Standing on 160 acres of undeveloped land, the Moore Homestead was a humble cabin, representing the hopes and dreams of a family amidst a rapidly changing environment. While visiting Skagway, a trip to the Moore Homestead provides an opportunity to step back in time and witness the origin of this historic town. We visited the homestead on our Alaskan Cruise stop here in Skagway.
Captain William Moore and the First Home in Skagway
Standing on 160 acres of undeveloped land, the Moore Homestead was a humble cabin, representing the hopes and dreams of a family amidst a rapidly changing environment. While visiting Skagway, a trip to the Moore Homestead provides an opportunity to step back in time and witness the origin of this historic town.
Captain William Moore and his son J. Bernard (Ben) Moore settled in this valley to capitalize on a future gold rush. Their struggles to adapt to the changes brought by an overwhelming tide of people reflect the huge impact of the Klondike Gold Rush on the local scene.
Designing for Survival: The Humble Beginnings
The original Moore Homestead cabin, small and unassuming, served as the family’s first dwelling. Built strategically with the challenging weather conditions in mind, the cabin was designed to stay cool in the summer and warm in the freezing winters. The interior was sparsely lit, with light entering through two doors and one window. The single-room layout required clever use of shelving and storage on the walls, while beds were placed at the centre of the home. It is only when you get up close do you realize that it’s very small. This was the cabin, the first home. The family then built a larger home next door which is the focus of your visit. This is the cabin today…
You can take a virtual tour inside of the property courtesy of the NPS website.
Moore Homestead 2.0 – Expanding Dreams and Fortune
In 1897, Ben and his wife Minnie built a new one-and-a-half story wood frame house directly in front of their original cabin. As the town and their fortunes grew, they expanded the property. The family wealth came from their early investments in the land, and the development of sawmills, selling wood to the prospectors, and from the wharf, charging for docking ships.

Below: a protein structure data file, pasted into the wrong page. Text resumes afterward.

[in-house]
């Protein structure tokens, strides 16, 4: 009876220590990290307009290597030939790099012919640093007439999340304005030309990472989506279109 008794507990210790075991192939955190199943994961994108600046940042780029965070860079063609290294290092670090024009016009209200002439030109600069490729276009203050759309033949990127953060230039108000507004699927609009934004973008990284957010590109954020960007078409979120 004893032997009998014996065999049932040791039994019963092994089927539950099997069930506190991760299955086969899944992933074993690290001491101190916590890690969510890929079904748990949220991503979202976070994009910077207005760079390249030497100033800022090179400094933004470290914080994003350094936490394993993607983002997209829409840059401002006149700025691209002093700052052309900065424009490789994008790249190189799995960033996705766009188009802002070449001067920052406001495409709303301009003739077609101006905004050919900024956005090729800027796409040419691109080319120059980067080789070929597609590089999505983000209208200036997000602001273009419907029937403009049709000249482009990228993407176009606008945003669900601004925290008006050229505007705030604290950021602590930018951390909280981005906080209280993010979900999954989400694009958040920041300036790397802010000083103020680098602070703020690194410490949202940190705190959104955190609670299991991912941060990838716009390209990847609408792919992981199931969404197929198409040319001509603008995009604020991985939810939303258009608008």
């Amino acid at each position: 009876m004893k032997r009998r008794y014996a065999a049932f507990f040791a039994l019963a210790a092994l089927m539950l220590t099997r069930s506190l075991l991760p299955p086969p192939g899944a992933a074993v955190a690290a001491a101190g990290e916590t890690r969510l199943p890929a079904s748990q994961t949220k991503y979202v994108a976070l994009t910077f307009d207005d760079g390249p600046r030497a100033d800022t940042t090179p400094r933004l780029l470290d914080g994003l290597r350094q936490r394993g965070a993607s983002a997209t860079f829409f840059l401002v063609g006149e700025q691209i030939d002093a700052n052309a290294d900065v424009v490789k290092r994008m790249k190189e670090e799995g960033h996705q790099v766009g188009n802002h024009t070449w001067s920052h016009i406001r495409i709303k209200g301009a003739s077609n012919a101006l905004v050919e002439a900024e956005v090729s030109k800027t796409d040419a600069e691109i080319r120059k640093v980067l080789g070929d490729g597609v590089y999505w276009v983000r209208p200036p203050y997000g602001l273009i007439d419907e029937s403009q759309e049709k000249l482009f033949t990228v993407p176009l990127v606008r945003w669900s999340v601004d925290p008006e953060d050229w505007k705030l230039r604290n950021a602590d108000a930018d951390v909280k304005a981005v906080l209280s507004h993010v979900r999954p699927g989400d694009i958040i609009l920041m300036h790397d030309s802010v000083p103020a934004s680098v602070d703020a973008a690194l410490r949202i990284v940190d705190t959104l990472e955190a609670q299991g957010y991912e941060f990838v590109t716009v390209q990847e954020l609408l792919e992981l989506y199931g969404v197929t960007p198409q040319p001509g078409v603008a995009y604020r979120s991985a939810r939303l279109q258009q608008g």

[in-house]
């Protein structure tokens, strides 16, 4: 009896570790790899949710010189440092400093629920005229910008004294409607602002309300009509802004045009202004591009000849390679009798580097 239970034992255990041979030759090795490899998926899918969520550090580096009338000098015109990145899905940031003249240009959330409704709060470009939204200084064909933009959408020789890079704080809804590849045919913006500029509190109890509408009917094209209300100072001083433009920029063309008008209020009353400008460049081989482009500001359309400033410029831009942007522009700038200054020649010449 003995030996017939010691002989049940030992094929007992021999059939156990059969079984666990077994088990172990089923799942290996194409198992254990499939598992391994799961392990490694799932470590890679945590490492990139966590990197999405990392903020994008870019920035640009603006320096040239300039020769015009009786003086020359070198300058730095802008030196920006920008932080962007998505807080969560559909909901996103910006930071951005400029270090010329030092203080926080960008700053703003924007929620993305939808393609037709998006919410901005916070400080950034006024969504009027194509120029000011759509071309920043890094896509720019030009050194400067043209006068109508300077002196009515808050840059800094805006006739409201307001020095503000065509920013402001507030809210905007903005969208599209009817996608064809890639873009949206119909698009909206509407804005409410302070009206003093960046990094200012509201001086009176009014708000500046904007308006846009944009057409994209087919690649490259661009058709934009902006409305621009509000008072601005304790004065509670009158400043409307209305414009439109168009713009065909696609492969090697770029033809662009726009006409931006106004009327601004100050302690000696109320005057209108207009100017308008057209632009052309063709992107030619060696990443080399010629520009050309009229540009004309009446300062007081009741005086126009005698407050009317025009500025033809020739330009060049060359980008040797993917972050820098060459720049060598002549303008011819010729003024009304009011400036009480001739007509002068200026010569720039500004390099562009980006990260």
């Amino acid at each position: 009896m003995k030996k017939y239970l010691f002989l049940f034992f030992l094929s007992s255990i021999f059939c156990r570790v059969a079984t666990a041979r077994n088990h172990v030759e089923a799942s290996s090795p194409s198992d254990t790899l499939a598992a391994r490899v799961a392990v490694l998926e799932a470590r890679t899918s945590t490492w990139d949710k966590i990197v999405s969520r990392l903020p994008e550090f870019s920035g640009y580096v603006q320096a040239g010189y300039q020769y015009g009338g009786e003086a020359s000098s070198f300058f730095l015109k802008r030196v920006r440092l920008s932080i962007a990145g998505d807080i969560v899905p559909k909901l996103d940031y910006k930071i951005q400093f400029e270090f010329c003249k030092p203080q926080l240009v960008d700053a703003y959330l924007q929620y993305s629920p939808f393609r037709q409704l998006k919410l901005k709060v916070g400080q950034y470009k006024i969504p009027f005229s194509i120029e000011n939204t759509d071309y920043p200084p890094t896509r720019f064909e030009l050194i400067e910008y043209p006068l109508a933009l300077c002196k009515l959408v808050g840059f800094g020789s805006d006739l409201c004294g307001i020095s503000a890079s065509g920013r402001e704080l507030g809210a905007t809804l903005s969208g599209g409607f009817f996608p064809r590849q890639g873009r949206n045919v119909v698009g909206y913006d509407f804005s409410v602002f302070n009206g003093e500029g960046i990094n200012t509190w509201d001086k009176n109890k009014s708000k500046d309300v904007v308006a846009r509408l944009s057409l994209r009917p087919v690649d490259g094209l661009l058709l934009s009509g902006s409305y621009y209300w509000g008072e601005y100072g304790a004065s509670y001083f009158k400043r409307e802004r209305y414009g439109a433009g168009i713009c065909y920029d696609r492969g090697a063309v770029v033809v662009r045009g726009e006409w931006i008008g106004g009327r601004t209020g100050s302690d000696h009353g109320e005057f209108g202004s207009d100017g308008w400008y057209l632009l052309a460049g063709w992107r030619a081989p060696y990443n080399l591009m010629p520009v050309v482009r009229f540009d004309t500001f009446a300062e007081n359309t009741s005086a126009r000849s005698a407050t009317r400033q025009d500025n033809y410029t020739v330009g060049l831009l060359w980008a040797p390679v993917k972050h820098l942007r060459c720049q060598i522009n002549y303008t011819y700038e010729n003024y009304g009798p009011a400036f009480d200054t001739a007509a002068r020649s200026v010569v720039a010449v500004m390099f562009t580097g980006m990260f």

This larger building is now home to a small museum that documents the life of the Moore family living in Skagway.
The History Of The Homestead
Their life was certainly not easy. They had to battle with a growing population of [sometimes desperate] prospectors and battle against prejudice of an interracial marriage.
Ben’s wife Minnie was from the Tlingit tribe which but tried to raise her children in the Victorian tradition. Despite their wealth and status, the family were rarely invited to social gatherings and Minne’s family were equally distant.
A Tale of Triumphs and Challenges: The History of the Homestead
The larger building now houses a small museum, preserving the history of the Moore family’s life in Skagway. The museum offers visitors an intimate look into the challenges and complexities the family faced. As an interracial couple, Ben and Minnie Moore had to navigate social prejudices, battling against prejudice and judgment in a growing community of prospectors. Minnie, belonging to the Tlingit tribe, sought to raise her children with Victorian traditions, but despite their wealth, the family often found themselves excluded from social gatherings.
Hidden Gem of History: The Moore Homestead Today
Visiting the museum gave us a first-hand view of what it would have been like to live in these times. The house includes many of the original artifacts from the home and family plus more information about the cultural history of the area and the family. Sadly there was not to be a happy ending, with estrangement, divorce, and suicide in later years.
Despite the number of tourists in town with the cruise ships, there weren’t many visitors to the house. We weren’t allowed to look upstairs and the girls did have a ‘feeling’ about the place. We were glad not to be the NPS guide staying in the house on his own…
If you do visit Skagway, take a few minutes to visit the Moore Homestead. It is free and worth seeing.